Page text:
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Metro Launches a Star Search

Sandy Carroll, whose voice has announced door closings since 1996, will be replaced by
Sandy Carroll, whose voice has announced door closings since 1996, will be replaced by "a fresh voice," say Metro officials. The audition is open to anyone 21 or older. (By Bill O'leary -- The Washington Post)

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By Lyndsey Layton
Washington Post Staff Writer
Wednesday, January 4, 2006

Think about it. Your voice, echoing through the cavernous Metro stations, pouring from every train, ringing in the heads of hundreds of thousands of daily subway riders. You -- that's right, you! -- the voice of Doors Closing 2006.

Worried that commuters have turned a deaf ear to the "doors closing" recording that warns when a train is about to pull out of a station, Metro officials plan to record a new message this year and are searching for new talent. The agency is holding a contest to choose the next voice of Metro, and anyone -- professional or amateur -- is welcome to compete.

"We want a fresh voice and a new sound," said Lisa Farbstein, a spokeswoman for the transit system.

Those 21 and older are eligible to audition by submitting an audio recording to Metro by Jan. 20. Contestants are asked to submit six recordings using three tones on each of two messages described on Metro's Web site.

The three tones that would-be stars are asked to use are polite, authoritative and serious. Nothing jokey, nothing warm and fuzzy, Farbstein said.

That's the opposite of the current announcements, which were recorded in 1996 by Sandy Carroll, a District resident with a honeyed Southern inflection who made the recording as a favor for a friend who worked at Metro.

A sound engineer "brought his laptop computer to my apartment and put this microphone in my face, and he said, 'Say doors opening, doors closing ,' " Carroll said in a 2001 interview. "And I said it and he played it back. The next thing I knew, we were riding on the train, and there was my voice."

Ellen O'Brien, resident voice and text consultant for the Shakespeare Theatre, said candidates should remember the first rule of speech: clarity. "You want to be able to understand the messages, and the trick with that is to let it sound human," she said. While recording the message in a polite voice, contestants should smile to themselves, she said. "It's an old tip, but it does work," she said.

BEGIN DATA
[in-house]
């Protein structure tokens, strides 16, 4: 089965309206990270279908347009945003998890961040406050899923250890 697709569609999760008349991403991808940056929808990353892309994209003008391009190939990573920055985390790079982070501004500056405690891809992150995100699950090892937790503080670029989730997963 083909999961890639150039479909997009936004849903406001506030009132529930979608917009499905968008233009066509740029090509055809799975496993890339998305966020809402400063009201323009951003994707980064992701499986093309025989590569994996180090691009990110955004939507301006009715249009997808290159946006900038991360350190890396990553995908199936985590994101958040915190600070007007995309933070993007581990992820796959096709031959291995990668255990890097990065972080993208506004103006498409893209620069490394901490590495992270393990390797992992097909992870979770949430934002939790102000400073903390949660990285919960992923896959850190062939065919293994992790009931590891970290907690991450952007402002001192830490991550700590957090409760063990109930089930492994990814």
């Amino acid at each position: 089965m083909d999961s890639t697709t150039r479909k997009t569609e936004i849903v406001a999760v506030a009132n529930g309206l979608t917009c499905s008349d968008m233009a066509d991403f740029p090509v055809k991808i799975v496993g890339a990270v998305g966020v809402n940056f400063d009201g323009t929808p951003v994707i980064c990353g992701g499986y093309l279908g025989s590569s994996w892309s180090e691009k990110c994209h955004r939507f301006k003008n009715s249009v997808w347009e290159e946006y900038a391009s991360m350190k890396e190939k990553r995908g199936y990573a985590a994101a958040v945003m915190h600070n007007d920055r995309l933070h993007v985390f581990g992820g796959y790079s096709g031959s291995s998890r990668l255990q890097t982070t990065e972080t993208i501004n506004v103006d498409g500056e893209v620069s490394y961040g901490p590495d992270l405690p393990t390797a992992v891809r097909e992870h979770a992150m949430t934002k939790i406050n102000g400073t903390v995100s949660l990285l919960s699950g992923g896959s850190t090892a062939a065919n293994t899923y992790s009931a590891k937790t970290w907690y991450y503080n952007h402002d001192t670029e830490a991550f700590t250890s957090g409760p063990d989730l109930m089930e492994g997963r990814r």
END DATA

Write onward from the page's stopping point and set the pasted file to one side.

Metro officials are expecting a large number of contestants to try to knock Carroll from her perch. "We really think this is something people are excited about in a very positive sort of way," Farbstein said. "It's certainly not up to 'American Idol' proportions, but we expect a lot of people are going to be sending in recordings."

Contestants can submit recordings on cassette tape or compact disc. A list of rules is posted on Metro's Web site, http://www.metroopensdoors.com/ , and is also available by calling 202-962-2554.

A group of Metro officials -- not Paula, Simon or Randy -- will select 10 finalists based on vocal quality, versatility, enunciation and elocution. The finalists will be asked to make a recording in a professional sound studio in late January. A panel of outside experts in marketing, elocution and advertising will select the winner, whose name will be announced in February, Farbstein said.

The winner doesn't get a professional recording contract, a concert tour or even a free ride on Metro to hear the recording. "Just bragging rights" until the next voice of Metro is found, Farbstein said.


© 2006 The Washington Post Company

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